Karen Warren on facing death and considering options

Eco-feminist philosopher Karen Warren has been diagnosed with a terminal illness.

In a moving piece in Psychology Today, she writes,

This was the start of my personal journey confronting death. As a philosophy professor for nearly 40 years with an expertise in ethics, I often lectured about euthanasia. So, I am quite aware of arguments for and against various end-of-life options. But I never anticipated that my academic expertise would turn into a lived experience: Every day I watch myself deteriorate from a fatal and excruciatingly painful disease. And every day I do so knowing that I cannot legally choose to end my life before I become immobile. Because in my home state—Minnesota—it is illegal to help someone die.

The crux of the debate about aid-in-dying options centers around medical ethics. Physicians take an oath to help their patients and “do no harm.” Many interpret this oath as requiring that patients be kept alive at all costs. The goal of the medical community is to make us live as long as we possibly can—even when our body would long be gone without medical equipment and our quality of life is next-to-nothing.

See more here.

3 thoughts on “Karen Warren on facing death and considering options

  1. What devastating news. What an excellent column about her devastating news. I’m so sorry to learn of her diagnosis and so gratified to read her words.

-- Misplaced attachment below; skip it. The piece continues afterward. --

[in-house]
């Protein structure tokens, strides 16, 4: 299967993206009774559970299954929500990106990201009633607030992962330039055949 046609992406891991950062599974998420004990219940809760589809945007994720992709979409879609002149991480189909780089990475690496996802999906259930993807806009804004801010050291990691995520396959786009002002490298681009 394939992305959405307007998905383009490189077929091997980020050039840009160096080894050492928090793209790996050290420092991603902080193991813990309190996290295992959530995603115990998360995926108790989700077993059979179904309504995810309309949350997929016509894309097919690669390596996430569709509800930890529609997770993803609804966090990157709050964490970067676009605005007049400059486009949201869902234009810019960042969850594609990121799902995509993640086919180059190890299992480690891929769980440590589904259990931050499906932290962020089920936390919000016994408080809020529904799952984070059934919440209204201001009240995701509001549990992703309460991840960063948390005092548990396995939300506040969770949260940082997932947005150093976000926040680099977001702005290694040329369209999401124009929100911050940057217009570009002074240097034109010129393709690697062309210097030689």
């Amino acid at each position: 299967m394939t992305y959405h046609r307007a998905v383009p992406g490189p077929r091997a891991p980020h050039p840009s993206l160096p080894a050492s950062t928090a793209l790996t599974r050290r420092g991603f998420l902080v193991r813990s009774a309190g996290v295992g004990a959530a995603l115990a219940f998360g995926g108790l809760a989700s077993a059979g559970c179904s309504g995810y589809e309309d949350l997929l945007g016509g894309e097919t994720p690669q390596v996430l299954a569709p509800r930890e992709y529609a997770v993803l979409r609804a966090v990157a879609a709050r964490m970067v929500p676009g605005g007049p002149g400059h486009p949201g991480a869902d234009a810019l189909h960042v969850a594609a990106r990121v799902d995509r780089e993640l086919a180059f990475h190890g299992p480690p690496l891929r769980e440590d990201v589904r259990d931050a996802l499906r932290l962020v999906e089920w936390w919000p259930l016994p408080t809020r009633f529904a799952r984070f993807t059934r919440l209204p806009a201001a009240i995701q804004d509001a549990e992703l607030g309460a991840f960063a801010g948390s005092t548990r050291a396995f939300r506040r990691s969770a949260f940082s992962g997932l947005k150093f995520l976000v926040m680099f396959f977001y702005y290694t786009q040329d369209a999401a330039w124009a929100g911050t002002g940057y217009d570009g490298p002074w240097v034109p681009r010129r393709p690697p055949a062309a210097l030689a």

2. I am reminded of the contributions Karen has made to Philosophy, And I am reminded that about 80% of gun deaths in the US are suicides. The NRA is America’s greatest supporter of suicide.
    Many of her neighbors in Minnesota have guns that help them evade legal obstacles. They just shoot themselves. About 85 % of attempted gun suicides succeed. The NRA should issue guidelines to help gun owners succeed rather than fail. Failed gun suicide must be ugly.
    My salute to Karen Warren.

  3. My post was not to suggest that Karen should buy a gun and shoot herself but to focus on the silly and ugly of culture and gender concerning end of life. In the ’90s my sister spent 9 years in a coma after smoke inhalation in Texas. She never wanted that. I read of a man in Cincinnati who went into a hospital and shot his wife in a coma, and was acquitted. And a man in Florida who was not.
    I wish to suggest that end of life is a Feminist issue.

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